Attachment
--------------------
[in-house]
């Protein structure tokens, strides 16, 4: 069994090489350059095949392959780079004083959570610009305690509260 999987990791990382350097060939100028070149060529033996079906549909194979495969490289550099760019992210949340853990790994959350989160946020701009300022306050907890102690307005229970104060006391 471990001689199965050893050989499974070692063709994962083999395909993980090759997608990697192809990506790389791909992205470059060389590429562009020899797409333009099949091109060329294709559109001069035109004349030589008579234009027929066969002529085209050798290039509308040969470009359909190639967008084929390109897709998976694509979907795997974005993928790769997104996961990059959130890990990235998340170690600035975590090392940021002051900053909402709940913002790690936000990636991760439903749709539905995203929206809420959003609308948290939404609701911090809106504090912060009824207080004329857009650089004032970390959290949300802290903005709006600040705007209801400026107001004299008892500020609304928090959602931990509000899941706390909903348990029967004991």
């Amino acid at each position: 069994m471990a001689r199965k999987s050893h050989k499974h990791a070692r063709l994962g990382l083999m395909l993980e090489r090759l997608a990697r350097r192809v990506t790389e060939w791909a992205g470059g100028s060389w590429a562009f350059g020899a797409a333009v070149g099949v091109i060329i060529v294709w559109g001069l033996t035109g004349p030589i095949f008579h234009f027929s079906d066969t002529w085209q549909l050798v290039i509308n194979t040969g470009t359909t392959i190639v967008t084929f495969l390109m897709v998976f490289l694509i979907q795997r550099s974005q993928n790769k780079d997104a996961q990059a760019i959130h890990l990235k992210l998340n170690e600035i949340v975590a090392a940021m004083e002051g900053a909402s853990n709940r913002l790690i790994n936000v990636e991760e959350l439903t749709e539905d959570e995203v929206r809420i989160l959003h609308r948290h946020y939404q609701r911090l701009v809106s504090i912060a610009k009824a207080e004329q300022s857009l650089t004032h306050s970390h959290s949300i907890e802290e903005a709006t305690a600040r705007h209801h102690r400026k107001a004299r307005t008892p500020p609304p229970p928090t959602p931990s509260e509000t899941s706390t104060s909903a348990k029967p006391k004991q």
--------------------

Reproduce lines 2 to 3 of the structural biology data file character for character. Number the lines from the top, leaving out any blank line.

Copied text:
């Protein structure tokens, strides 16, 4: 069994090489350059095949392959780079004083959570610009305690509260 999987990791990382350097060939100028070149060529033996079906549909194979495969490289550099760019992210949340853990790994959350989160946020701009300022306050907890102690307005229970104060006391 471990001689199965050893050989499974070692063709994962083999395909993980090759997608990697192809990506790389791909992205470059060389590429562009020899797409333009099949091109060329294709559109001069035109004349030589008579234009027929066969002529085209050798290039509308040969470009359909190639967008084929390109897709998976694509979907795997974005993928790769997104996961990059959130890990990235998340170690600035975590090392940021002051900053909402709940913002790690936000990636991760439903749709539905995203929206809420959003609308948290939404609701911090809106504090912060009824207080004329857009650089004032970390959290949300802290903005709006600040705007209801400026107001004299008892500020609304928090959602931990509000899941706390909903348990029967004991």
């Amino acid at each position: 069994m471990a001689r199965k999987s050893h050989k499974h990791a070692r063709l994962g990382l083999m395909l993980e090489r090759l997608a990697r350097r192809v990506t790389e060939w791909a992205g470059g100028s060389w590429a562009f350059g020899a797409a333009v070149g099949v091109i060329i060529v294709w559109g001069l033996t035109g004349p030589i095949f008579h234009f027929s079906d066969t002529w085209q549909l050798v290039i509308n194979t040969g470009t359909t392959i190639v967008t084929f495969l390109m897709v998976f490289l694509i979907q795997r550099s974005q993928n790769k780079d997104a996961q990059a760019i959130h890990l990235k992210l998340n170690e600035i949340v975590a090392a940021m004083e002051g900053a909402s853990n709940r913002l790690i790994n936000v990636e991760e959350l439903t749709e539905d959570e995203v929206r809420i989160l959003h609308r948290h946020y939404q609701r911090l701009v809106s504090i912060a610009k009824a207080e004329q300022s857009l650089t004032h306050s970390h959290s949300i907890e802290e903005a709006t305690a600040r705007h209801h102690r400026k107001a004299r307005t008892p500020p609304p229970p928090t959602p931990s509260e509000t899941s706390t104060s909903a348990k029967p006391k004991q």